EDITORIALS Writer’s Craft Online Journalism Unit
What is an Editorial? a piece of writing used to express an opinion or reaction to timely news, an event, or an issue of concern
Purpose of an Editorial: to persuade the writer takes a firm stand on an issue/ problem and tries to influence readers to think the same way or to take specific action
Purpose of an Editorial: to inform the writer gives careful explanations about a complicated issue the writer interprets an issue and attempts to explain its meaning or significance
Purpose of an Editorial: to promote the writer supports a worthy activity and encourages the reader to get involved
Purpose of an Editorial: to entertain the writer entertains the reader about an important issue to praise the writer praises or gives tribute to a person or an event
Steps to Writing an Editorial: 1. Choose a topic ● what’s important? o choose something YOU are interested/ invested in ● what’s current? o deal with a current issue which is affecting many readers ● what’s possible? o limit the topic to something manageable
Steps to Writing an Editorial: 2. Collect information and research about your topic ● facts, evidence, written statements from sources or authorities in the subject, comparisons to similar situations, pictures or images, etc.
Steps to Writing an Editorial: 3. Write the editorial ● what’s the purpose of you editorial? o define how your topic is relevant to your readers o decide how you will appeal to your readers
Format: Lead o how will you get the reader’s attention?
Format: Introduction o explain the issue summarize the key points surrounding the issue state the problem and propose a tentative solution o state your opinion about the topic
Format: Body o concede the opposite viewpoint briefly discuss the strongest argument against your viewpoint, and recognize its validity o support your viewpoint develop your case using facts, details, examples, quotations, reasons, etc. consider organizing you supporting arguments weakest to strongest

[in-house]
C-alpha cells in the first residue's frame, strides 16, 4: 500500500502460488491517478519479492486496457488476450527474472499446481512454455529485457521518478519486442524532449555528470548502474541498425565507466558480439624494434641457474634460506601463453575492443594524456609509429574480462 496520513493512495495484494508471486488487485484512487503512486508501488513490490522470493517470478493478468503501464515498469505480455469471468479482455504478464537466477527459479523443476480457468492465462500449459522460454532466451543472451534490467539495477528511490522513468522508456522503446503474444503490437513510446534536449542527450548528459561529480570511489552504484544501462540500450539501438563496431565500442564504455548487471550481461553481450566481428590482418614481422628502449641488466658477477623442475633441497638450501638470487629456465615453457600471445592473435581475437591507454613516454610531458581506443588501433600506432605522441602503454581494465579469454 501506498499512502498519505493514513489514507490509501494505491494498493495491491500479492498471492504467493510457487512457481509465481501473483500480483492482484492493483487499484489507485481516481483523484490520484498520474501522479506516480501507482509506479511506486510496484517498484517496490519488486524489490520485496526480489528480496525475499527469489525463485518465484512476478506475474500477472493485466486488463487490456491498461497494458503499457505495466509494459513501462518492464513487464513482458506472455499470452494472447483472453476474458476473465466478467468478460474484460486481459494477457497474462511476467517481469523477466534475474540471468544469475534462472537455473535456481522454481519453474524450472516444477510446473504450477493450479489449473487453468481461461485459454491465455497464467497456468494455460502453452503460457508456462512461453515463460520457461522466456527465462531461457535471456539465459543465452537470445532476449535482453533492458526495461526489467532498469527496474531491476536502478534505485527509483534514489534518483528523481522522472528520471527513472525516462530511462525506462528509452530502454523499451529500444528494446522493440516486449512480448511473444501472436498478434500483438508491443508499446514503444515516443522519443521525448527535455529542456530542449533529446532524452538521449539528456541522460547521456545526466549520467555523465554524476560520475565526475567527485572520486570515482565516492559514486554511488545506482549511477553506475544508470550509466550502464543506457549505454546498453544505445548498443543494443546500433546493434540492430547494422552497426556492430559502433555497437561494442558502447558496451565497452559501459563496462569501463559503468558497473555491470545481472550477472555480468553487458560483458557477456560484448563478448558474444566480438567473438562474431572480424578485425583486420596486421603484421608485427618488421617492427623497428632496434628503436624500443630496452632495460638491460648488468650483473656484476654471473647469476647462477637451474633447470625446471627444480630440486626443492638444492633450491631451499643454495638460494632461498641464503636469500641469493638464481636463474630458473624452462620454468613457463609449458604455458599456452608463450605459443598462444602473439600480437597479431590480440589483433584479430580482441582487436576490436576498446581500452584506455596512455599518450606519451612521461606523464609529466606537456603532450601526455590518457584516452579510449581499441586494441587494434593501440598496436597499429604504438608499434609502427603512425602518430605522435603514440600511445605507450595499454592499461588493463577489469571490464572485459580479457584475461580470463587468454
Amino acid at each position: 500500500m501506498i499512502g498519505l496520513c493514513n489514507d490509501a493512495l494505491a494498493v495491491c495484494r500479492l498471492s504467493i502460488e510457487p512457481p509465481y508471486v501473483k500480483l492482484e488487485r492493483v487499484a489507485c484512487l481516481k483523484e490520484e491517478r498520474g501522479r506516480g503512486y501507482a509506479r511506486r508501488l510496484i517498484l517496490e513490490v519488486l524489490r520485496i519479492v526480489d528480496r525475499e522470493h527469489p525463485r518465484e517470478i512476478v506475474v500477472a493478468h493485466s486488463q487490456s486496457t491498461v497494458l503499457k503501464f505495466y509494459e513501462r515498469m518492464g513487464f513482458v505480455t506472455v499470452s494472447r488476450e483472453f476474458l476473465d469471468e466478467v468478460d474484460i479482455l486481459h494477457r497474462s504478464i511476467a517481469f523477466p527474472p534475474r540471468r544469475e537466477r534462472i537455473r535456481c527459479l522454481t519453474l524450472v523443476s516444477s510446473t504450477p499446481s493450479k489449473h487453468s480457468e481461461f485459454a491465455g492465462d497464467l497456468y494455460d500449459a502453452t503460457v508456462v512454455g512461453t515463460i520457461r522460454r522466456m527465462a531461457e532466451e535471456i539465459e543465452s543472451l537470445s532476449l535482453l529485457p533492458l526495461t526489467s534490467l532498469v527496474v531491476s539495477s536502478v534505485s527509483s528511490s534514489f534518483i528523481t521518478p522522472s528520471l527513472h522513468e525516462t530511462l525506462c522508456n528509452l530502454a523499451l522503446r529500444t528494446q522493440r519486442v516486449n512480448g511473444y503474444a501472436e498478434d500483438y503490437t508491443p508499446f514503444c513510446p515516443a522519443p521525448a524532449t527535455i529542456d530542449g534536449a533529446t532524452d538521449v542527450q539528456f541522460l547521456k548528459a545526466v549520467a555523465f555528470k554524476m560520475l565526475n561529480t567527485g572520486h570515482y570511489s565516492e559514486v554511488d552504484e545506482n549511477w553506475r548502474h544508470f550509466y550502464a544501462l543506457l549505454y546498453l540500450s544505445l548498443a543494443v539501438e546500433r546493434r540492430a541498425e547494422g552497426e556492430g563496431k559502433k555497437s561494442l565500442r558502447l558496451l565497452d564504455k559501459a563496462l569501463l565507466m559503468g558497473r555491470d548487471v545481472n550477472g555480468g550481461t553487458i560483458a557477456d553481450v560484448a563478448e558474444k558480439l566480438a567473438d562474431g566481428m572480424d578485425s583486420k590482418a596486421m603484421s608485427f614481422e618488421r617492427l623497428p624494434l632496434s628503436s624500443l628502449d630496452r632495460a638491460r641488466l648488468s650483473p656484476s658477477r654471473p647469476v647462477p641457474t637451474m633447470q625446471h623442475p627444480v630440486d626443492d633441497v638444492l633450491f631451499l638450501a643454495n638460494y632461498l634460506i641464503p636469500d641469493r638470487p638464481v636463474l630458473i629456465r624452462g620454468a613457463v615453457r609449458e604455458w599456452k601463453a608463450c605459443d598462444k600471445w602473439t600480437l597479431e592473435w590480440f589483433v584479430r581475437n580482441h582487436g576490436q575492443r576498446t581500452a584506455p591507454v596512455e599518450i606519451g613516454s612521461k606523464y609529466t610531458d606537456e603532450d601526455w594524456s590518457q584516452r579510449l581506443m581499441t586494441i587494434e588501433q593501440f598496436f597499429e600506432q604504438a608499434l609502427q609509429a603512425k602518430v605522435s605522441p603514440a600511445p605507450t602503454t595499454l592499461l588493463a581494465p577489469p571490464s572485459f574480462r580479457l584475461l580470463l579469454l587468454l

Format: Conclusion o restate your opinion o end forcefully assess all evidence and offer a realistic solution to the problem/ a call to action/ a vision for the future/ ‘food for thought’, etc.
Audience: how do I decide who to write for? o consider communicating with people who have the power to do something with your information/ that care about your cause your audience controls what you write and how you write it o knowing your audience will impact the level of language, style, tone, sentence structure, vocabulary, and content of your writing
Tone: determined largely by … – purpose and audience can … – convey a mood, attitude, or emotion is my tone applicable? – be sure your tone is applicable to the topic and not unnecessarily mild or harsh
Tone: your title and first sentences are very important as they set up the tone for your entire piece; in fact, they will determine if a reader keeps reading or stops o the tone of your piece will determine if the piece is well-written or not; if the piece is appropriate or not; if the piece is successful or not
Voice: is the unique way you use … – language gives the reader a sense of … – the person behind the words is based on … – choices you make, your angle of vision, your word choice, the way you order ideas, the sound of the piece, etc.
Writing Tips: use specific vocabulary – don’t make false generalizations o be specific in saying exactly what you mean and choose your words carefully don’t use words such as always or never words such as seem, feel, believe, or should will often be used talk plainly o simplify expressions
Writing Tips: don’t use acronyms or abbreviations without explaining them be brief and direct o short structured paragraphs further the argument repeat key phrases to reinforce your main points
Writing Tips: limit the number of questions you ask; your task is to answer questions do not preach be honest and accurate